Premier League champions Manchester United slumped to their second successive1-0 defeat at home in a week, with Newcastle ending a run of over 40 years without a victory at Old Trafford on Saturday.
A Yohan Cabaye strike in the second-half was enough to see the Tyneside visitors to a memorable win, with David Moyes under pressure after a lacklustre showing from his team.
Although United were poor in defeat, Newcastle played with enterprise and purpose – with Alan Pardew’s tactics spot on for the occasion.
Newcastle have used a number of different formations this season, but have been getting joy with a 4-4-2 system over the last month. However, with the game against United specifically in mind, the St James’ Park outfit switched to a bespoke 4-3-3 / 4-5-1 on Saturday.
This change proved perfect for Newcastle, while exposed the all-too evident weaknesses of a Manchester United side in transition.
Sacrificing striker Shola Ameobi facilitated the inclusion of Vurnon Anita in the centre of the park, giving the visitors an extra player in the boiler room and allowing them relative dominance; Newcastle ended up with 53 per cent of possession.
Moyes selected Tom Cleverley and Phil Jones in the centre of the park, and this pair were outnumbered, outmaneuvered and outplayed by their Newcastle equivalents.
Cheick Tioté won the battle of the enforcers against Jones, making more tackles and completing more passes, while Anita also contributed to break up the hosts’ play.
This pair in the midfield allowed Cabaye to get further forward; a move that eventually resulted in the winning goal.
The case for United to move for Leighton Baines in January continues to build, with Patrice Evra putting in a mediocre performance at best. The veteran left-back could not match the physicality of Moussa Sissoko, and Mathieu Debuchy got forward at will to get in behind the United defender.
The fact that the goal originated down United’s left was no real surprise, while Debuchy also had a gilt-edged chance at the end of the first-half after exposing poor positional play by Evra.
United only had four shots on target and in truth never really looked like creating the required chances to get back in the game. Robin van Persie and Javier Hernández are too alike to play together, while Nani was largely anonymous.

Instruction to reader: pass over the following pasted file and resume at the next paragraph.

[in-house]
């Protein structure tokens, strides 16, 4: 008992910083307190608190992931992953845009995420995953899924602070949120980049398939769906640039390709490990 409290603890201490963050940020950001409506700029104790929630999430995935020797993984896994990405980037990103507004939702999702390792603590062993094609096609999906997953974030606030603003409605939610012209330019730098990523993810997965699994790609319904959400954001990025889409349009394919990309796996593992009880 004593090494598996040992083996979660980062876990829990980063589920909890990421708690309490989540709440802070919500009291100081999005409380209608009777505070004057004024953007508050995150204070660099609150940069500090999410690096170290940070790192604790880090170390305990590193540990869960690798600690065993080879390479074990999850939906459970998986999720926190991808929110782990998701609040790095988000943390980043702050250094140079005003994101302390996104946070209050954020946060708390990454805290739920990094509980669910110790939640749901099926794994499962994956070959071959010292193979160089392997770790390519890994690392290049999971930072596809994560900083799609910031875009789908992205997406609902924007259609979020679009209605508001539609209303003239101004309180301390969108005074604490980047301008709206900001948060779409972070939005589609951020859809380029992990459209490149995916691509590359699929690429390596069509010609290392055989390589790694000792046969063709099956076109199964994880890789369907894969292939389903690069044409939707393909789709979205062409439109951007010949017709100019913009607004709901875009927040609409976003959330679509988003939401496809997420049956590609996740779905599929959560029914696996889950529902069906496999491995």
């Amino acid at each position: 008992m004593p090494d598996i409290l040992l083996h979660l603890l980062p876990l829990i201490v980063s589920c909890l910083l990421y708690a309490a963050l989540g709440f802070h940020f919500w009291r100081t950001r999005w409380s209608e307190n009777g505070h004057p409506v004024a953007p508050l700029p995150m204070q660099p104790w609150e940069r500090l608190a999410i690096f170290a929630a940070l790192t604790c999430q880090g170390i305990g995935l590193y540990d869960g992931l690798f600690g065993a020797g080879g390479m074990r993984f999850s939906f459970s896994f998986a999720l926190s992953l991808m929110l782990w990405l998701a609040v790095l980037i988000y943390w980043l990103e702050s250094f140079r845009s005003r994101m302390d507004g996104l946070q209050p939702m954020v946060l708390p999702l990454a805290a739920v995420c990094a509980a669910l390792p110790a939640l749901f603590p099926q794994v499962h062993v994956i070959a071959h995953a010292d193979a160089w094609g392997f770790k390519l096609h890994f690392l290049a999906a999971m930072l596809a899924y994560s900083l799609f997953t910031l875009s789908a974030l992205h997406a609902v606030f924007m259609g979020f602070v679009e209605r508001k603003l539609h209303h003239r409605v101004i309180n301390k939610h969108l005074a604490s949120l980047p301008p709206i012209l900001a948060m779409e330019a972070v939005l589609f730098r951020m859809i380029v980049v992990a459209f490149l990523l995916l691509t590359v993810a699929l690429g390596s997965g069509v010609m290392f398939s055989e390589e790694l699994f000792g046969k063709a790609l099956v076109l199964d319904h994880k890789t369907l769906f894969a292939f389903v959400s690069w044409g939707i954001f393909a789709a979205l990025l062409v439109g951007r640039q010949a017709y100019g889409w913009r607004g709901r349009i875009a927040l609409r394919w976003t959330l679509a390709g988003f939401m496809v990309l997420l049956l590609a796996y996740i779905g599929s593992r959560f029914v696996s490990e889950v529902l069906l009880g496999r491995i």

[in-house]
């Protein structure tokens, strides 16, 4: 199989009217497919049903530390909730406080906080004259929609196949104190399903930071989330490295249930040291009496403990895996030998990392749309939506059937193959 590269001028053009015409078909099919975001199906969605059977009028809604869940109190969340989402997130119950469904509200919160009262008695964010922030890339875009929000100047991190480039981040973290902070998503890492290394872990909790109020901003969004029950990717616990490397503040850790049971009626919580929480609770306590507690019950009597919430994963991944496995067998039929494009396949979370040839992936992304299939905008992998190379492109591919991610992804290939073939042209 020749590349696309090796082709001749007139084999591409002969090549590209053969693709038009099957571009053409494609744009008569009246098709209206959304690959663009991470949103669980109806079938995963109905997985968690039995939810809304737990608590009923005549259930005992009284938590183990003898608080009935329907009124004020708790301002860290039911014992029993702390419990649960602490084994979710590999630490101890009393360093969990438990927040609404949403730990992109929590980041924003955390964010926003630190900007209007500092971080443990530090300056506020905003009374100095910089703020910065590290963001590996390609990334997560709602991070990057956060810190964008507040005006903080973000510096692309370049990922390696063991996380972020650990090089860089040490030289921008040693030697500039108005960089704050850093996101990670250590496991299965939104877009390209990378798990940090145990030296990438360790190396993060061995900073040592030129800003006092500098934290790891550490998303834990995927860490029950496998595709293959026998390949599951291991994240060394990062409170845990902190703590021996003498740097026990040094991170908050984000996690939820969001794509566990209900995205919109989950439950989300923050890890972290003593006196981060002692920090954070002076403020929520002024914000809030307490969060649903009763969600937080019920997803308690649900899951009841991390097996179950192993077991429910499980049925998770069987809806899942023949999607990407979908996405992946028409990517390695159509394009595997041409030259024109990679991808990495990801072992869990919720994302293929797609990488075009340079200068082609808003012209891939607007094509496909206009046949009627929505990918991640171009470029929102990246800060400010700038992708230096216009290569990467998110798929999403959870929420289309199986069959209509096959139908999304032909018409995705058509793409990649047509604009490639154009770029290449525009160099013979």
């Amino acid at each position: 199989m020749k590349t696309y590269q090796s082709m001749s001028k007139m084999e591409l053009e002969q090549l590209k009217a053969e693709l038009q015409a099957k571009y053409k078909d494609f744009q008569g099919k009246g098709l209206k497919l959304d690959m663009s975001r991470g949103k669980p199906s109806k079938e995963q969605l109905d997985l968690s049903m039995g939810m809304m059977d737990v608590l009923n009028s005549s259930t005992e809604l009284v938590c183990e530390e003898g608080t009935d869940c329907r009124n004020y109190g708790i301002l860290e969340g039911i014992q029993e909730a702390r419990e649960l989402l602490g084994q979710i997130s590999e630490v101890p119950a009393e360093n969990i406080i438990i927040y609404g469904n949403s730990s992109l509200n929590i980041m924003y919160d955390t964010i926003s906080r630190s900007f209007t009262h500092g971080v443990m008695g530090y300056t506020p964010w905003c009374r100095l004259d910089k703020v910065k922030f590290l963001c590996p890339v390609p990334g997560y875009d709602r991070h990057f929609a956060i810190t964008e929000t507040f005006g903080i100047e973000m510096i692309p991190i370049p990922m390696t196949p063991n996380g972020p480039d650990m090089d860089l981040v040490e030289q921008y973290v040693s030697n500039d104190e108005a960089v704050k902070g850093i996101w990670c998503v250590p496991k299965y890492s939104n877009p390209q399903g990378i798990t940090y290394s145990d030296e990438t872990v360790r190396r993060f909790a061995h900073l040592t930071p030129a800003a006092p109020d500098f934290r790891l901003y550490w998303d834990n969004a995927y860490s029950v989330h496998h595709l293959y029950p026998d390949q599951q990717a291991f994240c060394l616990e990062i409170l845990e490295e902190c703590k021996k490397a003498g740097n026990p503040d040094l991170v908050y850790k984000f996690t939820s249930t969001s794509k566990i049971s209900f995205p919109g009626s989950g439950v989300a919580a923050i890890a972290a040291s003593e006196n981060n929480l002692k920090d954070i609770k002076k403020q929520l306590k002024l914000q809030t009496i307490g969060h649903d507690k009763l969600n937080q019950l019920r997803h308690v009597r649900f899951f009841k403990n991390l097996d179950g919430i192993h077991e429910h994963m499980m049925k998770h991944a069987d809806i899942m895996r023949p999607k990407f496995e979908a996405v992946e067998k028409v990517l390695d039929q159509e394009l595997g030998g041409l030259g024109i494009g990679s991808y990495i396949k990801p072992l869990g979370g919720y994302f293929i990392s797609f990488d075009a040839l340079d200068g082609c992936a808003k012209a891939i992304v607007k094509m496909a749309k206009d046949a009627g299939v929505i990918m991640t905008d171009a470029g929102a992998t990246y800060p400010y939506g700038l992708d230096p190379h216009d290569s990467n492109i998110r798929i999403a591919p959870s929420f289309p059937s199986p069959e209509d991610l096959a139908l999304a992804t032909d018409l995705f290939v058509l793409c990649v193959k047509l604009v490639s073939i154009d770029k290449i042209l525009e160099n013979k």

Adnan Januzaj was probably the home side’s most dangerous player, which is a statement in itself, as the English champions should not have to rely on an 18-year-old with only five Premier League starts to his name.
Moyes’ men really lacked invention and creativity, with Wayne Rooney’s absence due to suspension highlighting the side’s reliance on him. Shinji Kagawa was also unavailable through illness, and the hosts looked one-dimensional as a result.
Newcastle played their part in United’s lack of attacking thrust too, however. The extra man in the middle of the park prevented the home side from passing through them, meaning that Moyes’ team reverted to a more direct approach – but Fabricio Coloccini dominated the aerial battles to make this tactic defunct also.
On the flanks, both Debuchy and Davide Santon showed superb discipline and positional awareness to largely neutralise their opposite numbers, while the Newcastle wingers, Sissoko in particular, worked back tirelessly to assists their team-mates.
Two United home defeats in the space of a week sends out a real message to the rest of the Premier League, with the champions’ title defence looking in tatters. The loss to Newcastle means Moyes has suffered defeat in a third of his games in the Premier League this season – a very worrying statistic.
Newcastle must receive plaudits for an outstanding collective performance, which was boosted by excellent tactics from Alan Pardew. However, United’s weaknesses were cruelly exposed, suggesting a real shift in power at the pinnacle of English football.